Go Do This Now
David Hockney: 82 Portraits and 1 Still-life
Los Angeles County Museum of Art, through 29 July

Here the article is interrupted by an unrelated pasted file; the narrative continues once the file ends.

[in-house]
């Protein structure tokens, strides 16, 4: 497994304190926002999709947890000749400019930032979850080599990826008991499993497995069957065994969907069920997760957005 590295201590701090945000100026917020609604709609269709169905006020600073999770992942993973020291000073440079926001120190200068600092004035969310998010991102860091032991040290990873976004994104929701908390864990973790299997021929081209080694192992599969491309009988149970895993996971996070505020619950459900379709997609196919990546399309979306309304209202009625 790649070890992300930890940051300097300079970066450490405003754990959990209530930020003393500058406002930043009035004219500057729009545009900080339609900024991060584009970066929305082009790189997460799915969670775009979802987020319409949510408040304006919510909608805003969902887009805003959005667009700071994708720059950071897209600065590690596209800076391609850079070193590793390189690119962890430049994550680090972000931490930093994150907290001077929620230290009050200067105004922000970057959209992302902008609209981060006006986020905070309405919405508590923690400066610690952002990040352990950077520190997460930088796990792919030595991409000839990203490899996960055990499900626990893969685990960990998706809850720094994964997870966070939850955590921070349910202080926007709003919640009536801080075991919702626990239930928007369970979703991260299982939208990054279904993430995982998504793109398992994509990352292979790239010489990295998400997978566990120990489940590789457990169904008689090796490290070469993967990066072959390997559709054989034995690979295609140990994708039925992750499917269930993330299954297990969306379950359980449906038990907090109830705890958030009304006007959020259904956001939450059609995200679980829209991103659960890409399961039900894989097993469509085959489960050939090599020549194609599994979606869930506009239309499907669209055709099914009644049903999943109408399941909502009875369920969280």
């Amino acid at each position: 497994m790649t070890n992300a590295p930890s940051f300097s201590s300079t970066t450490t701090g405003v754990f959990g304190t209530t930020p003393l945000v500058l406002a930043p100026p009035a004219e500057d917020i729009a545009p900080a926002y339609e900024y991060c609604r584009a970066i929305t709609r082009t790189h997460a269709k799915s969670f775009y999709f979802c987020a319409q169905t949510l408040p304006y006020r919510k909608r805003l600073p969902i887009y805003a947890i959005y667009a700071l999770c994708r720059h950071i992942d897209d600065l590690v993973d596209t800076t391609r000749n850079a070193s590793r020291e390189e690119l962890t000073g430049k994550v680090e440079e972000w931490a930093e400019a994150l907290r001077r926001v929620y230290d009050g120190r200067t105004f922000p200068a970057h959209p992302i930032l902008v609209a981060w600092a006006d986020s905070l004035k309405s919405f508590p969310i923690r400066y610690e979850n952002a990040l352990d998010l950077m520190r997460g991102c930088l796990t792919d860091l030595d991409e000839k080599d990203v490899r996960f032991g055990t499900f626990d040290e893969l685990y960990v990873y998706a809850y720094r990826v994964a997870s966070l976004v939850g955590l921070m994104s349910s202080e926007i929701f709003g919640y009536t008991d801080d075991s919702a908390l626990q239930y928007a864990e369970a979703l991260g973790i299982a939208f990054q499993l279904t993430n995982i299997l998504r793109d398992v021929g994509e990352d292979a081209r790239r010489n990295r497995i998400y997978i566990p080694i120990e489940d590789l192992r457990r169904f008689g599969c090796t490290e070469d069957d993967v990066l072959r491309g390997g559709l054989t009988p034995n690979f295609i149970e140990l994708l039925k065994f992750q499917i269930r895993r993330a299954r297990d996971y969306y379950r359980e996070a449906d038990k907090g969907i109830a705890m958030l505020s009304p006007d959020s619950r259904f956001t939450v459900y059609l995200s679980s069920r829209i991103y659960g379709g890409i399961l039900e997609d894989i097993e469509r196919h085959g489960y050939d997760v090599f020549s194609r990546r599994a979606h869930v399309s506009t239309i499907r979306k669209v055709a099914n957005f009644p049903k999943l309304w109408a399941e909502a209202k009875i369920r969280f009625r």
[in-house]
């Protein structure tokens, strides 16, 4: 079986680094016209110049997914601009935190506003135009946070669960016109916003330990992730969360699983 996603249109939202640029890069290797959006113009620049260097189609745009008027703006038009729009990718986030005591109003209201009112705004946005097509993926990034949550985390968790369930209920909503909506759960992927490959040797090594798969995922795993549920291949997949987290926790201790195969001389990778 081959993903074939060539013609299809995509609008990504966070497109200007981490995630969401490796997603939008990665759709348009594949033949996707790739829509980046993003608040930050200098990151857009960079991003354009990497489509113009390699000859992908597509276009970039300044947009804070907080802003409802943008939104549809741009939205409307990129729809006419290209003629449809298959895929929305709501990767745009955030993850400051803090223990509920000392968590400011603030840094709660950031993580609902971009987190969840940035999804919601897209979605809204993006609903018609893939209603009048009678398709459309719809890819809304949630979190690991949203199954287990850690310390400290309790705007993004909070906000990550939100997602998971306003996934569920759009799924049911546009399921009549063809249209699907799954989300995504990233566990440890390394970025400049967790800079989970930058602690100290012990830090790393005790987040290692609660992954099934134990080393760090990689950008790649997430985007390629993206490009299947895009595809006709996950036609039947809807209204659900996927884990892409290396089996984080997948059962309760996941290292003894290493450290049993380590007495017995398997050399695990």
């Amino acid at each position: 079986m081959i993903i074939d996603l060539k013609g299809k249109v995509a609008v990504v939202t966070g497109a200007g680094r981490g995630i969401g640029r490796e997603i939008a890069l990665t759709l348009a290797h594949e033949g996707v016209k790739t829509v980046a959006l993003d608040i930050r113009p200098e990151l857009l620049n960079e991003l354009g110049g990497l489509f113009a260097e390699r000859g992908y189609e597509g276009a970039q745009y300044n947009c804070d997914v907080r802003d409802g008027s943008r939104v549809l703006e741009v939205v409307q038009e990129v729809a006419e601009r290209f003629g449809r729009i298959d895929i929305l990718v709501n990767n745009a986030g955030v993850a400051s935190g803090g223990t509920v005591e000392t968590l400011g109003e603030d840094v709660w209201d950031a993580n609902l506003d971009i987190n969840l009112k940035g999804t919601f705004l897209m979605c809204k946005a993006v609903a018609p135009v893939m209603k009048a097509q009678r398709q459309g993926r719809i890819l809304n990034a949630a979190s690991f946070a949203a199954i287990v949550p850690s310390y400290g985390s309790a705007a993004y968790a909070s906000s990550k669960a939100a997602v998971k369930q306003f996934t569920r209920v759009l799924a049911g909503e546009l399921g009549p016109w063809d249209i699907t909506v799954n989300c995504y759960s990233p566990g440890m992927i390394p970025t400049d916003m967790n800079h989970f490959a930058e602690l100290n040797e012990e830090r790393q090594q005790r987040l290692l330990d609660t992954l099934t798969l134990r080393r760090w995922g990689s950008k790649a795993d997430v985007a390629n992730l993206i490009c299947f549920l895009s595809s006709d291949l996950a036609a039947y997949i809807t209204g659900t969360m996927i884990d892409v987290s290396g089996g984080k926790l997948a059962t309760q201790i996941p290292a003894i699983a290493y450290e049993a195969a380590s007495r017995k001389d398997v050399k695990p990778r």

While I walked through this show with delight, I couldn’t stop thinking about one of my favorite musical recordings: pianist Vladimir Horowitz playing a concert in Moscow, well into his 80s. The music is profoundly powerful and simple at the same time, and that’s true with this exhibition at LACMA. Like Horowitz, Hockney shows that in his maturity, he can strip away affectation, ambition and—seemingly—effort, and still produce work that is joyous and moving. The format of the show is extraordinarily constricted: every picture is the same size, and—with one exception—is in the same orientation. Every picture—with two exceptions—is of one sitter in the same chair with a background of just a couple of colors. This is a show that will delight and make you think. The sitters are significant characters in Hockney’s life, and the quiet specificity of their faces reveals the understanding that comes with years of truly seeing and knowing a person. In these pictures, Hockney is still the mischievous, carefree rebel of his youth. But he is also an old man comfortable with being almost eighty, enjoying the absolute mastery of his medium that his age brings.